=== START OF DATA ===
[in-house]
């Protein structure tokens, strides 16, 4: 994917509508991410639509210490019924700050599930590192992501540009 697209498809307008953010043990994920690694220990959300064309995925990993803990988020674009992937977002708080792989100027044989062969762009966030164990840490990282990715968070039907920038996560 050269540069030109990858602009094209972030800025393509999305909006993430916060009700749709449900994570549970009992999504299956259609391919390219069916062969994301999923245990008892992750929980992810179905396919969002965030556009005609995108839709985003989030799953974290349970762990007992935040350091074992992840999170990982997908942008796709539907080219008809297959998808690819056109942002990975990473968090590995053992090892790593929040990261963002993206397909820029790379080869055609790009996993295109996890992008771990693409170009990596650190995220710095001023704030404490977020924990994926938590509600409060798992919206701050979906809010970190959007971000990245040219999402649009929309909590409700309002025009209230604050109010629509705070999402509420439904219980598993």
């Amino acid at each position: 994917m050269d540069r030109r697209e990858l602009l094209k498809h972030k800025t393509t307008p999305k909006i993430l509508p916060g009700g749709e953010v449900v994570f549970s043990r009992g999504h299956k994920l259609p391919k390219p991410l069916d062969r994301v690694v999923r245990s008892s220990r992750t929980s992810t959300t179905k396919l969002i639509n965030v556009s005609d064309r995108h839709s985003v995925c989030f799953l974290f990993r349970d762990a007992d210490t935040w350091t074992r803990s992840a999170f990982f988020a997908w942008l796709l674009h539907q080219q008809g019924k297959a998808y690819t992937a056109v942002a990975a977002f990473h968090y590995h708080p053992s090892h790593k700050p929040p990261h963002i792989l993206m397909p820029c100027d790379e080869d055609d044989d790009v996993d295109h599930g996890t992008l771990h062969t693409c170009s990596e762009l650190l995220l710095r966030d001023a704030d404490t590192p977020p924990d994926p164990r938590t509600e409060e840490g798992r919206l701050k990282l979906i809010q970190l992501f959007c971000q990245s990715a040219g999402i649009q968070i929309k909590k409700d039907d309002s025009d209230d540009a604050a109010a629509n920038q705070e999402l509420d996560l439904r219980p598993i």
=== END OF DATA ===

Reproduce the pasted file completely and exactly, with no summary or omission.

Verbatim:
[in-house]
């Protein structure tokens, strides 16, 4: 994917509508991410639509210490019924700050599930590192992501540009 697209498809307008953010043990994920690694220990959300064309995925990993803990988020674009992937977002708080792989100027044989062969762009966030164990840490990282990715968070039907920038996560 050269540069030109990858602009094209972030800025393509999305909006993430916060009700749709449900994570549970009992999504299956259609391919390219069916062969994301999923245990008892992750929980992810179905396919969002965030556009005609995108839709985003989030799953974290349970762990007992935040350091074992992840999170990982997908942008796709539907080219008809297959998808690819056109942002990975990473968090590995053992090892790593929040990261963002993206397909820029790379080869055609790009996993295109996890992008771990693409170009990596650190995220710095001023704030404490977020924990994926938590509600409060798992919206701050979906809010970190959007971000990245040219999402649009929309909590409700309002025009209230604050109010629509705070999402509420439904219980598993």
């Amino acid at each position: 994917m050269d540069r030109r697209e990858l602009l094209k498809h972030k800025t393509t307008p999305k909006i993430l509508p916060g009700g749709e953010v449900v994570f549970s043990r009992g999504h299956k994920l259609p391919k390219p991410l069916d062969r994301v690694v999923r245990s008892s220990r992750t929980s992810t959300t179905k396919l969002i639509n965030v556009s005609d064309r995108h839709s985003v995925c989030f799953l974290f990993r349970d762990a007992d210490t935040w350091t074992r803990s992840a999170f990982f988020a997908w942008l796709l674009h539907q080219q008809g019924k297959a998808y690819t992937a056109v942002a990975a977002f990473h968090y590995h708080p053992s090892h790593k700050p929040p990261h963002i792989l993206m397909p820029c100027d790379e080869d055609d044989d790009v996993d295109h599930g996890t992008l771990h062969t693409c170009s990596e762009l650190l995220l710095r966030d001023a704030d404490t590192p977020p924990d994926p164990r938590t509600e409060e840490g798992r919206l701050k990282l979906i809010q970190l992501f959007c971000q990245s990715a040219g999402i649009q968070i929309k909590k409700d039907d309002s025009d209230d540009a604050a109010a629509n920038q705070e999402l509420d996560l439904r219980p598993i």